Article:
Women And Christian History

Women And Christian History March 17, 2021

No artist listed: St Macrina the Younger / picryl

Ancient Christian history is filled with many remarkable women whose work and accomplishments were often central to the development and preservation of the Christian faith. And yet, when we think of Christian history, we often regulate them to the sidelines, or worse, sometimes question their contribution as a whole. St. Thecla is a prime example; she was a missionary who worked with the Apostle Paul before she died a martyr’s death. Beloved by early Christians, when the church slowly reduced the role and authority of women, we find her own legacy was ignored or criticized, making knowledge of her and her accomplishments less known; this is why we are left only with a few legendary fragments concerning her and her life. But what we have left makes it clear that she, and other women, did more than sit back in silence. Despite the fact that some have tried to hide her legacy, as well as the legacy of other important women found in early Christian history, their popularity and fame made it impossible to entirely do so. We have her witness. We have the witness of other such women. They were recognized and loved as saints by their contemporaries. We should study them. We should learn from them. In doing so, we will see how and why women must not be ignored, for their voice, their knowledge, their experience, often is at the forefront of Christian theological and spiritual development.

Not all Christian men wanted to ignore the power and influence of women in the faith. Some, thankfully, stood with them and worked with them and promoted them and their memory Some of them knew that they had been taught the faith by such women, and so that what they knew, what they did, in part, came from women. They know that their achievements were in reality the achievements of the women who directed and guided them throughout their lives. Thus, St. Gregory of Nyssa wrote on the life of his sister, St. Macrina, who not only helped him in his Christian faith, teaching him throughout her life, even on her deathbed, but  she did so for the rest of her family, including their brother, St. Basil the Great:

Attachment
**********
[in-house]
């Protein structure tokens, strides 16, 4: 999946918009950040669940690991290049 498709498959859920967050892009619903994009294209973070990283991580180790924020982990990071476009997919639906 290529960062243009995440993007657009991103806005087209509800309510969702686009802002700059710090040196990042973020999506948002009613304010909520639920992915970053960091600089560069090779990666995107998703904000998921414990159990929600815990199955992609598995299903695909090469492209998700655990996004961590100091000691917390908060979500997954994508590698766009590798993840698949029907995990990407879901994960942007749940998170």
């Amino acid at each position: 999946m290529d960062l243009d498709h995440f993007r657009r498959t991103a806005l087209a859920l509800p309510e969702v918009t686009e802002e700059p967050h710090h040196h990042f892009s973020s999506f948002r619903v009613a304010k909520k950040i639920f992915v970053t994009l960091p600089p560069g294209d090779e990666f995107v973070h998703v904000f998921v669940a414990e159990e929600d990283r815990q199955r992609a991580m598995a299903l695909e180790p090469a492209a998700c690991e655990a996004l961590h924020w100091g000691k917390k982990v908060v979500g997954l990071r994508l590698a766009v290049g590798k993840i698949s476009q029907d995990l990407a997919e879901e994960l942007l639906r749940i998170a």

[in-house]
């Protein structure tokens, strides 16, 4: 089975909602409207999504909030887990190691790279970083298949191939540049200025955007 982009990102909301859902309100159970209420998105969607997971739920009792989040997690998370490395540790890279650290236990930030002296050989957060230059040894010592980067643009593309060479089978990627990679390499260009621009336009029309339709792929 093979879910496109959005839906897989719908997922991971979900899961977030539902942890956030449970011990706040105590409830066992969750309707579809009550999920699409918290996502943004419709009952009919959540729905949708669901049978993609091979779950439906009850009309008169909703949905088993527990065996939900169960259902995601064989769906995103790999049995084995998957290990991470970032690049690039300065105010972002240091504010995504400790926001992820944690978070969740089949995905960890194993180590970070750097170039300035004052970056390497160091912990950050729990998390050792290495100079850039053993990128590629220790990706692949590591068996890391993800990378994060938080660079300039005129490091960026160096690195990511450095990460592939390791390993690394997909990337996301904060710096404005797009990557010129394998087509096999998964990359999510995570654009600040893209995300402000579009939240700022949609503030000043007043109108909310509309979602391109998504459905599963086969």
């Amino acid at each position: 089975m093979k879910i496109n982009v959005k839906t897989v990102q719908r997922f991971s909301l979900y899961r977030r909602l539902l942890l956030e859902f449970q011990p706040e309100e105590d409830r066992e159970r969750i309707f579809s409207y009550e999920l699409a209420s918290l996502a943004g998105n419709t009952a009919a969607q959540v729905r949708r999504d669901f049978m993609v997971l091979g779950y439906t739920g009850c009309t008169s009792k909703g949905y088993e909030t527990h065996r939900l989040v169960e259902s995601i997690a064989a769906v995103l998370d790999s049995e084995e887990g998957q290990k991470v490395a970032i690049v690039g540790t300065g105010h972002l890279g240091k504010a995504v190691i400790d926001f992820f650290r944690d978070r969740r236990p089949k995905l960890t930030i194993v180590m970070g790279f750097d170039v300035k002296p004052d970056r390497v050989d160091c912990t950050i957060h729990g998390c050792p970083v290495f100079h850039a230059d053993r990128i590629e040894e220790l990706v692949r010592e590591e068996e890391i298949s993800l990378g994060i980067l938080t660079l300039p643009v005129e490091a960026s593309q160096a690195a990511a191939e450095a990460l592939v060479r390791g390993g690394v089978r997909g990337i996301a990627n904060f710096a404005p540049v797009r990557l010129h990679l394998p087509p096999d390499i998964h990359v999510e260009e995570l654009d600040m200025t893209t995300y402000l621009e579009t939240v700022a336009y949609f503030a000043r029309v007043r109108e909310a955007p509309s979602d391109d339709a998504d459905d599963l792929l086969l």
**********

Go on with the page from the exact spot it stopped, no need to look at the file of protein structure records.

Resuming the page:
After the mother had skillfully arrange what seemed best for each of Macrina’s sisters, her brother, the distinguished Basil, came home from school where he had had practice in rhetoric for a long time. He was excessively puffed up by his rhetorical abilities and disdainful of all great reputations, and considered himself better than the leading men in the district, but Macrina took him over and lured him so quickly to the goal of philosophy that he withdrew from the worldly show and began to look down upon acclaim through oratory and went over to this life full of labors for one’s own hand to perform, proving for himself, through his complete poverty, a mode of living that would, without impediment, lead to virtue. [1]

Her youngest brother, St Peter of Sebaste, was another whom she guided:

His eldest sister, the subject of our story, took him almost immediately from his nurse’s breast and reared him herself and led him to all the higher education, exercising him from babyhood in sacred learning so as not to give him leisure to incline his soul to vanities. She became all things to the boy; father, teacher, attendant, mother, the counselor of every good, and she held him in check so that, even before his flowering in the tenderness of youth. He was raised to the high goal of philosophy, and, by some good fortune of nature, he had such skill in every form of handicraft  that without instruction he arrived at a complete mastery of skills upon which most people expend much time and energy. [2]